Send to

Choose Destination
J Ethnopharmacol. 1990 Jul;29(3):245-66.

Mucilaginous plants and their uses in medicine.

Author information

Morton Collectanea, University of Miami, Coral Gables, Florida.


Throughout the world but especially in the tropical and subtropical zones, there are succulent and non-succulent plants which harbor readily releasable mucilage in their tissues, on the surface of their seeds or in their bark. This mucilage may have diverse practical uses. Among these, it functions as a healing agent, casually or in the practice of traditional-folk or conventional medicine. The mucilage of some of these plants is well known to science and has been studied by pharmacologists and found to possess biologically active principles. However, they all have in common a beneficial effect on burns, wounds, ulcers, external and internal inflammations and irritations, diarrhea and dysentery. This paper presents examples of such plants belonging to 19 botanical families, with a view to calling attention to the similar uses of easily extracted plant mucilages and, particularly, their ability to provide protection from fire, a feature which has already been demonstrated in Australia.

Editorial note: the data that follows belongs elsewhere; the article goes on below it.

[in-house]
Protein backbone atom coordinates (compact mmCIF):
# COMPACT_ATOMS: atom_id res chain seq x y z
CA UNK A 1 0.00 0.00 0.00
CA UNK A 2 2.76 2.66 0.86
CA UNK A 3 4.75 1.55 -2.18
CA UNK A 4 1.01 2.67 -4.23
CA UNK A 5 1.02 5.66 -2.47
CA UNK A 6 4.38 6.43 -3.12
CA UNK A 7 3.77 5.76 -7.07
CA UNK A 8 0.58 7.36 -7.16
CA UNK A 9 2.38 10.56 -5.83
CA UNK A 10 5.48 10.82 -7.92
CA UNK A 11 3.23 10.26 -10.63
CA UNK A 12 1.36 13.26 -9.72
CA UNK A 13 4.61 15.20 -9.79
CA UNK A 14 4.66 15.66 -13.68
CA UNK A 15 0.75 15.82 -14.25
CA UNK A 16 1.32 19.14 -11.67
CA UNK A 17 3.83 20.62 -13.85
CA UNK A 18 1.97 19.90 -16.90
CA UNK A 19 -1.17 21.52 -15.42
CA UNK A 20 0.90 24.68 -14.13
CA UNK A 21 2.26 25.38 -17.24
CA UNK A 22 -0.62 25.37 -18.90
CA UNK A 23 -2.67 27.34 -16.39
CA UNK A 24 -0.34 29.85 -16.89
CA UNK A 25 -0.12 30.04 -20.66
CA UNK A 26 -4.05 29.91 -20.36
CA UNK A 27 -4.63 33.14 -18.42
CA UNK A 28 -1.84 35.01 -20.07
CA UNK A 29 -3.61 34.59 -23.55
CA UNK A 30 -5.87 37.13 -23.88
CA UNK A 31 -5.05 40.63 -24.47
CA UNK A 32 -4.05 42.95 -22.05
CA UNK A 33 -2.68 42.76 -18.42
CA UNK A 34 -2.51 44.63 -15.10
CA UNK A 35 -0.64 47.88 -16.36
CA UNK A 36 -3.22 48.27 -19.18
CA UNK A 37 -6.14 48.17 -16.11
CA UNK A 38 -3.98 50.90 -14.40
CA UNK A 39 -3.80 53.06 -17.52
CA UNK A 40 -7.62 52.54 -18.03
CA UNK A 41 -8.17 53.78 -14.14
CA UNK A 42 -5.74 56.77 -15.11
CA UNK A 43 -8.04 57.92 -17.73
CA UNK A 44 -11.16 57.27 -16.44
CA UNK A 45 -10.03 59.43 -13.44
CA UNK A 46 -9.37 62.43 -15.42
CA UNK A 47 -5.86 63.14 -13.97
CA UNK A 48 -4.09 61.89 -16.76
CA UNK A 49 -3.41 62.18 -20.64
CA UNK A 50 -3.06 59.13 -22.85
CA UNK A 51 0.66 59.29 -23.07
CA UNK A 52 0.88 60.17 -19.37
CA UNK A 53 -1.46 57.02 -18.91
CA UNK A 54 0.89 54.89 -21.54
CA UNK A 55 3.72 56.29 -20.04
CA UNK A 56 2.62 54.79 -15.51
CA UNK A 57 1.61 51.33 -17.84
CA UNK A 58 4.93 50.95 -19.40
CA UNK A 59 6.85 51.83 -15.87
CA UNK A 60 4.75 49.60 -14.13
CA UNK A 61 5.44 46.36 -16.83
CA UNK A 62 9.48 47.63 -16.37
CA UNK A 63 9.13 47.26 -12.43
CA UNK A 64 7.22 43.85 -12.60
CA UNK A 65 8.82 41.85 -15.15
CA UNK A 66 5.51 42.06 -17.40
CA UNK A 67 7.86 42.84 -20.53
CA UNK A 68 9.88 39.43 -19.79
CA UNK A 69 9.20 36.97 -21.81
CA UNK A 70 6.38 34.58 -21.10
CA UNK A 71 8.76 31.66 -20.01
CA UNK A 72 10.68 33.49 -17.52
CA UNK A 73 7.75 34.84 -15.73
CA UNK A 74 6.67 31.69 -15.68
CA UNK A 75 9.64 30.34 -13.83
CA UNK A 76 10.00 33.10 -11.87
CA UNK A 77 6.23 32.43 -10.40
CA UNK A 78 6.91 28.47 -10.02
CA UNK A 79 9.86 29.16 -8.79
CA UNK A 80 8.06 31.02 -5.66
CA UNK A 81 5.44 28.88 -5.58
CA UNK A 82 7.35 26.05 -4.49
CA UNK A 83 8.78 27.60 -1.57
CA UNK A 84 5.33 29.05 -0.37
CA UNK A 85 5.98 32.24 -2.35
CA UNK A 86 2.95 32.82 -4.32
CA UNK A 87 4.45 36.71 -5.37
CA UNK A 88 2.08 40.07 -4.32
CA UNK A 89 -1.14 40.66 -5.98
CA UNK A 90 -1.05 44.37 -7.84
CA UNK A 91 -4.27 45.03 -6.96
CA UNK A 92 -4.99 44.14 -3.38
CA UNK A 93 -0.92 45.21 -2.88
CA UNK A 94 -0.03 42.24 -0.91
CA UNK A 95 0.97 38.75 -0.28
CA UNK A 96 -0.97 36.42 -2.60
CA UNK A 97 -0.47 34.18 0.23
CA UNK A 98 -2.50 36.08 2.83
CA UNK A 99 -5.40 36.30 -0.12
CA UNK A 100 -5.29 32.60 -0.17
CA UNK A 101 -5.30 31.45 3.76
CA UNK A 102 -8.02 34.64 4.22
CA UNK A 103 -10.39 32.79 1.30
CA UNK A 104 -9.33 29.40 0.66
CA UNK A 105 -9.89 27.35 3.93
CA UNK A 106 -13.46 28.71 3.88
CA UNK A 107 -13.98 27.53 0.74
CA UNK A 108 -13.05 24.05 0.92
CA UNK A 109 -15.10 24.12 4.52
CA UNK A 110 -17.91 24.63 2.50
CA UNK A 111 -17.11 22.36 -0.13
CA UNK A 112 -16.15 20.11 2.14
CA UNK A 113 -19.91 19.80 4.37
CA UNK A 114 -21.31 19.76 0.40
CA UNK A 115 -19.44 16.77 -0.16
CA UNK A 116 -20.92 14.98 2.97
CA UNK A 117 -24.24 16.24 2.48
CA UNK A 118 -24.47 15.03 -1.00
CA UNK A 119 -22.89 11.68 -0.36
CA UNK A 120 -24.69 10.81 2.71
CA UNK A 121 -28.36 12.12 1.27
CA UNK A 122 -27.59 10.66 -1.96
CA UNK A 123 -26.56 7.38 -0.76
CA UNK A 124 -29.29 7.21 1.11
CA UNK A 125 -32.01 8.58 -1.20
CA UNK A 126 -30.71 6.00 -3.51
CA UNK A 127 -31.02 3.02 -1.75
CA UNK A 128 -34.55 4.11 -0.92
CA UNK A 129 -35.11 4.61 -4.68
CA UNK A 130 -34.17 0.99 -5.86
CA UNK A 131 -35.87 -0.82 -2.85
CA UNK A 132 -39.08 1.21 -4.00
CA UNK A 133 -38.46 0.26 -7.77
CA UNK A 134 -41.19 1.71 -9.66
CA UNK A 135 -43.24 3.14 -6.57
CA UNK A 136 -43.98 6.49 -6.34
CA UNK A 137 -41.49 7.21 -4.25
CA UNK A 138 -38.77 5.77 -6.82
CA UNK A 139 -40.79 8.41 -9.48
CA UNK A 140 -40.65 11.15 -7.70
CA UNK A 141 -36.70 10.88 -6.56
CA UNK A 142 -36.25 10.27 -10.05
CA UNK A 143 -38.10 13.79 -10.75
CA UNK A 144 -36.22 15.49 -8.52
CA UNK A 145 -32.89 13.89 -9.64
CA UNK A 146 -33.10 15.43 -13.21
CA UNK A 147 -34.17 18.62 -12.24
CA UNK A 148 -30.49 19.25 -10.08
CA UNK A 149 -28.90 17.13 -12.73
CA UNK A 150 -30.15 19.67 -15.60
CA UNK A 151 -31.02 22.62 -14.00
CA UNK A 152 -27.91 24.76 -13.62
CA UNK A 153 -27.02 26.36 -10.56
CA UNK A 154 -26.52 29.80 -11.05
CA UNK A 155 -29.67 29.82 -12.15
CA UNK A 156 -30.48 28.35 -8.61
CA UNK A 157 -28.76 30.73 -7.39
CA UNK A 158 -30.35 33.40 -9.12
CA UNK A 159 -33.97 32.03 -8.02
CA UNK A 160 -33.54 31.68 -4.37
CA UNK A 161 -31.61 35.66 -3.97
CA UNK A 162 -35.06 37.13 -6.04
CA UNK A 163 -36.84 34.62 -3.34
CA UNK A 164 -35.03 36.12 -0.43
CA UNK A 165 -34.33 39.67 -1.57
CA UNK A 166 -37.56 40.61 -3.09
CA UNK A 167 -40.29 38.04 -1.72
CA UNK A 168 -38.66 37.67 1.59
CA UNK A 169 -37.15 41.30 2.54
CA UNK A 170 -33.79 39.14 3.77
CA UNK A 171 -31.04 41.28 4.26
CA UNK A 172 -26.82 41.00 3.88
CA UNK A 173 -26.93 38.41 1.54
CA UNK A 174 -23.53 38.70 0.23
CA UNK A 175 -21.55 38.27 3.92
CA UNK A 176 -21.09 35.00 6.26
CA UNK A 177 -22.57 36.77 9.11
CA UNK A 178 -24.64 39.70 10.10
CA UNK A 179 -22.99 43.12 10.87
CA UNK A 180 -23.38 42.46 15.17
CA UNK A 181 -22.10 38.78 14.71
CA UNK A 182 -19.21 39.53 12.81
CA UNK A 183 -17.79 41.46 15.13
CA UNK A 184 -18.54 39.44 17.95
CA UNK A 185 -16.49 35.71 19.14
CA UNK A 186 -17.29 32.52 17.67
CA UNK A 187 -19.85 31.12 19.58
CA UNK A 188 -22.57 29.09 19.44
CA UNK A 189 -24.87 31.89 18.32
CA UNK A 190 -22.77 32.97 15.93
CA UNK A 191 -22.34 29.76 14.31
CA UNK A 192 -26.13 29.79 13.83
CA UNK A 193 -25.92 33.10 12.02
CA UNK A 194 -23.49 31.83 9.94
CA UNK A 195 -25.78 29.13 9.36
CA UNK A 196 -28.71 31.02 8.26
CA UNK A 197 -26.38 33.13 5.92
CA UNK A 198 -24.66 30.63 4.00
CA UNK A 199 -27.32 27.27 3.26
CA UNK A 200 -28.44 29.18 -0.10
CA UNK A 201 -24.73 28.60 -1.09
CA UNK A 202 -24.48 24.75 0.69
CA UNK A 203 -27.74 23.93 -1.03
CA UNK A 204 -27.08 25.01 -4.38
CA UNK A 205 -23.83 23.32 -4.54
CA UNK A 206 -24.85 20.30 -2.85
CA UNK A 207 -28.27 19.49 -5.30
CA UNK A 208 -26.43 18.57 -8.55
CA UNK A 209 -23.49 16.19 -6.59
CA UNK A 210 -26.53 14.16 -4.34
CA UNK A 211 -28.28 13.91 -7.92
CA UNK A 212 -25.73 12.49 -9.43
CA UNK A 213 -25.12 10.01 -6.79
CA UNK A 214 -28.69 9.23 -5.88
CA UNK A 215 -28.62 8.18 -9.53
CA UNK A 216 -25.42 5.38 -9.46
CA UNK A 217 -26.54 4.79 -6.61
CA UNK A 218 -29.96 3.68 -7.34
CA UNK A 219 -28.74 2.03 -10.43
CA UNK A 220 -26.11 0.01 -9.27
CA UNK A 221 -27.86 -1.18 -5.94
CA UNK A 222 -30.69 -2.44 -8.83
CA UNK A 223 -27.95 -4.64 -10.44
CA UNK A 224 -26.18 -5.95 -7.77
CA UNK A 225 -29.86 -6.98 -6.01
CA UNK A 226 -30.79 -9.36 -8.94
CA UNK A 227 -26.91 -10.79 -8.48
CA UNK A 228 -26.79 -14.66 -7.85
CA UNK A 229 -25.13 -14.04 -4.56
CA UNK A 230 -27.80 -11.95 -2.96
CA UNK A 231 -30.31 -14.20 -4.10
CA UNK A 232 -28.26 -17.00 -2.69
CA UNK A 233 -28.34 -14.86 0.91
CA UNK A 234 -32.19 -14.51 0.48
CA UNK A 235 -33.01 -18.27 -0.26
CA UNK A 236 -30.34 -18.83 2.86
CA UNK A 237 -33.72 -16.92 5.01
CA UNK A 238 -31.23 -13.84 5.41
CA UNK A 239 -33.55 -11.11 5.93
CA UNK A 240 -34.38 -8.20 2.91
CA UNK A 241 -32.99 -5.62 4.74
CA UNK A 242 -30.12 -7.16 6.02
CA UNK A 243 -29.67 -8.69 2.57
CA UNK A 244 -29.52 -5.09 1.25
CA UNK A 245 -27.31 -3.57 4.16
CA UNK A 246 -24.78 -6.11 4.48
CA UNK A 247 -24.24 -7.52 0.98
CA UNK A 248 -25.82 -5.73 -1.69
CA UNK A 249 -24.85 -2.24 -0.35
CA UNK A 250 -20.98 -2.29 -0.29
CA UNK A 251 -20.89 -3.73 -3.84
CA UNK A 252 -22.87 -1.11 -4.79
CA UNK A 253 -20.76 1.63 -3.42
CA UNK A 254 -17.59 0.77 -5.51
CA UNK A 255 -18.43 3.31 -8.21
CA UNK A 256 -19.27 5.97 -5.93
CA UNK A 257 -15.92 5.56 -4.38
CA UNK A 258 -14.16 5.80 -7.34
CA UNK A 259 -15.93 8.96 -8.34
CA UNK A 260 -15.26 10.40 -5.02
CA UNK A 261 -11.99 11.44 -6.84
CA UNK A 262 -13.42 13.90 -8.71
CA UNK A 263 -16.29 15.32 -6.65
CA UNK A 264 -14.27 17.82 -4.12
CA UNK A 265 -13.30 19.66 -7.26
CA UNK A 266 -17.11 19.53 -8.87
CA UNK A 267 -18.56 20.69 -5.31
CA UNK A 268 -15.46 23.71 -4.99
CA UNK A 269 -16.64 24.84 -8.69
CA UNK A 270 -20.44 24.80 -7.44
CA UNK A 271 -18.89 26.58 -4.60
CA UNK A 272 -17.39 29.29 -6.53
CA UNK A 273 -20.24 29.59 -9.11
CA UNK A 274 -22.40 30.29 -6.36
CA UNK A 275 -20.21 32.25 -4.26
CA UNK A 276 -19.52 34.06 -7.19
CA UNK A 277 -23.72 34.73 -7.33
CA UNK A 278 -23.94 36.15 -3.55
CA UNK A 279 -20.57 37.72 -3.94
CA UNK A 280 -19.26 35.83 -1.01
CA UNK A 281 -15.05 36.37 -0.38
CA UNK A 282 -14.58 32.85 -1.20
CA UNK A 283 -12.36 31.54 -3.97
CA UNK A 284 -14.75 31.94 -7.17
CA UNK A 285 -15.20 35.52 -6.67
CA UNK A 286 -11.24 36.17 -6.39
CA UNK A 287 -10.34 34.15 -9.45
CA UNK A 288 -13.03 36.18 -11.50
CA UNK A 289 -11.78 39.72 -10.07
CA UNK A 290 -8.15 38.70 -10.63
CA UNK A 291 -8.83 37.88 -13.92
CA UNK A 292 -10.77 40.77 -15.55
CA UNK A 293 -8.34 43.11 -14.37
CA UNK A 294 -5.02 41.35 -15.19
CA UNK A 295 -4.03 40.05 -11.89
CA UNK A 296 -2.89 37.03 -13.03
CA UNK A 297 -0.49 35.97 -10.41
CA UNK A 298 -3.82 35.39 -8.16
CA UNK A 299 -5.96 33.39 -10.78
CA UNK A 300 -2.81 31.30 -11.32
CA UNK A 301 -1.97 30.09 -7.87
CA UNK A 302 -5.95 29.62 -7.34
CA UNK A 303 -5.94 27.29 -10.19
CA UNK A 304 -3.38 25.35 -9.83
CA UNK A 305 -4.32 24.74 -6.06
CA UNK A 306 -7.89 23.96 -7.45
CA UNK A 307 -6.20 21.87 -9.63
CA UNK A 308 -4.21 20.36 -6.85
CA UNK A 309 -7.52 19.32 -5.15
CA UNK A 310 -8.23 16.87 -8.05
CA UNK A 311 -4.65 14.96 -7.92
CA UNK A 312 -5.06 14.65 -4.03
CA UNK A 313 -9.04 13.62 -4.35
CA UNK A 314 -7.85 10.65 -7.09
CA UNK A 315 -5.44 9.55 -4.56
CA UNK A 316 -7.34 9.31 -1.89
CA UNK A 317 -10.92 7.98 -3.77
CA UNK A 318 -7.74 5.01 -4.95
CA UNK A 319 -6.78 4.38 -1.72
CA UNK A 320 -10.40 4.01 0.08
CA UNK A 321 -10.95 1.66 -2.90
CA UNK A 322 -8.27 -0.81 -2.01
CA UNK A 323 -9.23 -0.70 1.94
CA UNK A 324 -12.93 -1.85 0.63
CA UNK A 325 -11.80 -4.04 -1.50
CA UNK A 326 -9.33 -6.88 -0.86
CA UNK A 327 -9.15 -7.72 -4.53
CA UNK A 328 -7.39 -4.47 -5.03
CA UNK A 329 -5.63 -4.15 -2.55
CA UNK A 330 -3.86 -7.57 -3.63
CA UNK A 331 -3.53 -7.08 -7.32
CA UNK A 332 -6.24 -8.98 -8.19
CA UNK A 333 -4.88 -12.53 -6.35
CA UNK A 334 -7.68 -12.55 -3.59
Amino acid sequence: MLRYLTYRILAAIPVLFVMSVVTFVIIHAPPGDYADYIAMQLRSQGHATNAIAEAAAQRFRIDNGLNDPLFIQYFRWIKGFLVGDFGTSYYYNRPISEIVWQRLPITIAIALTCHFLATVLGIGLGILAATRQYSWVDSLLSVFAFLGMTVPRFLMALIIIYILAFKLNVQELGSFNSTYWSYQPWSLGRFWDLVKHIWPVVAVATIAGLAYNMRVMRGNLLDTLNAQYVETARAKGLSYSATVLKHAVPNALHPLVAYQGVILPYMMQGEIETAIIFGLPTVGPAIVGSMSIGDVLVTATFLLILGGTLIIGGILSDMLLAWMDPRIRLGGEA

[Indexed for MEDLINE]

Supplemental Content

Full text links

Icon for Elsevier Science
Loading ...
Support Center